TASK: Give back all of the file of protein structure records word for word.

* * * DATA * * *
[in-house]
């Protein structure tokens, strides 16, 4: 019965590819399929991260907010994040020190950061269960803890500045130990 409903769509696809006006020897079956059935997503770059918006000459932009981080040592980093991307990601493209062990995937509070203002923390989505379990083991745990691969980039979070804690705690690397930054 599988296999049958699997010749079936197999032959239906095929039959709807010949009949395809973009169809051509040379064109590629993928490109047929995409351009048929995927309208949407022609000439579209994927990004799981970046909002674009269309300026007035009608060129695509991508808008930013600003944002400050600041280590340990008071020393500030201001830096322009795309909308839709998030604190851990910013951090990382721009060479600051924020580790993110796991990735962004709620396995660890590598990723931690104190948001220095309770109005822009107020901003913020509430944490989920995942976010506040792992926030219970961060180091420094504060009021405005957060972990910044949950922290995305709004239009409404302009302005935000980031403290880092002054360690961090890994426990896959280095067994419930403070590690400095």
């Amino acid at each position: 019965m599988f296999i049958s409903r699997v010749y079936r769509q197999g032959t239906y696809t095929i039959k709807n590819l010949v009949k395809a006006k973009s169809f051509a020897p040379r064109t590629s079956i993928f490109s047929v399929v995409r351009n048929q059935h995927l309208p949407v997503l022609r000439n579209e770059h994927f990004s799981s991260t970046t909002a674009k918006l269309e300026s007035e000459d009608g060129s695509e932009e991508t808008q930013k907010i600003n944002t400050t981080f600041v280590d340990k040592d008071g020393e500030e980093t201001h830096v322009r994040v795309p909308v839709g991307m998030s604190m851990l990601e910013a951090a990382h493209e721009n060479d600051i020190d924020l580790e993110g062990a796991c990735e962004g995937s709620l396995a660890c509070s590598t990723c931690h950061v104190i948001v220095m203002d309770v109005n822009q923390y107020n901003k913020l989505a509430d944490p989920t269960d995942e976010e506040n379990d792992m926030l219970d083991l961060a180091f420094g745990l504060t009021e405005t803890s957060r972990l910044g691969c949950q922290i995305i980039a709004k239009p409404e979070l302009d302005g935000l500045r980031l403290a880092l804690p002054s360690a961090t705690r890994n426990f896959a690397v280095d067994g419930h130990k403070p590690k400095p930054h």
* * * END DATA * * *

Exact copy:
[in-house]
């Protein structure tokens, strides 16, 4: 019965590819399929991260907010994040020190950061269960803890500045130990 409903769509696809006006020897079956059935997503770059918006000459932009981080040592980093991307990601493209062990995937509070203002923390989505379990083991745990691969980039979070804690705690690397930054 599988296999049958699997010749079936197999032959239906095929039959709807010949009949395809973009169809051509040379064109590629993928490109047929995409351009048929995927309208949407022609000439579209994927990004799981970046909002674009269309300026007035009608060129695509991508808008930013600003944002400050600041280590340990008071020393500030201001830096322009795309909308839709998030604190851990910013951090990382721009060479600051924020580790993110796991990735962004709620396995660890590598990723931690104190948001220095309770109005822009107020901003913020509430944490989920995942976010506040792992926030219970961060180091420094504060009021405005957060972990910044949950922290995305709004239009409404302009302005935000980031403290880092002054360690961090890994426990896959280095067994419930403070590690400095």
């Amino acid at each position: 019965m599988f296999i049958s409903r699997v010749y079936r769509q197999g032959t239906y696809t095929i039959k709807n590819l010949v009949k395809a006006k973009s169809f051509a020897p040379r064109t590629s079956i993928f490109s047929v399929v995409r351009n048929q059935h995927l309208p949407v997503l022609r000439n579209e770059h994927f990004s799981s991260t970046t909002a674009k918006l269309e300026s007035e000459d009608g060129s695509e932009e991508t808008q930013k907010i600003n944002t400050t981080f600041v280590d340990k040592d008071g020393e500030e980093t201001h830096v322009r994040v795309p909308v839709g991307m998030s604190m851990l990601e910013a951090a990382h493209e721009n060479d600051i020190d924020l580790e993110g062990a796991c990735e962004g995937s709620l396995a660890c509070s590598t990723c931690h950061v104190i948001v220095m203002d309770v109005n822009q923390y107020n901003k913020l989505a509430d944490p989920t269960d995942e976010e506040n379990d792992m926030l219970d083991l961060a180091f420094g745990l504060t009021e405005t803890s957060r972990l910044g691969c949950q922290i995305i980039a709004k239009p409404e979070l302009d302005g935000l500045r980031l403290a880092l804690p002054s360690a961090t705690r890994n426990f896959a690397v280095d067994g419930h130990k403070p590690k400095p930054h």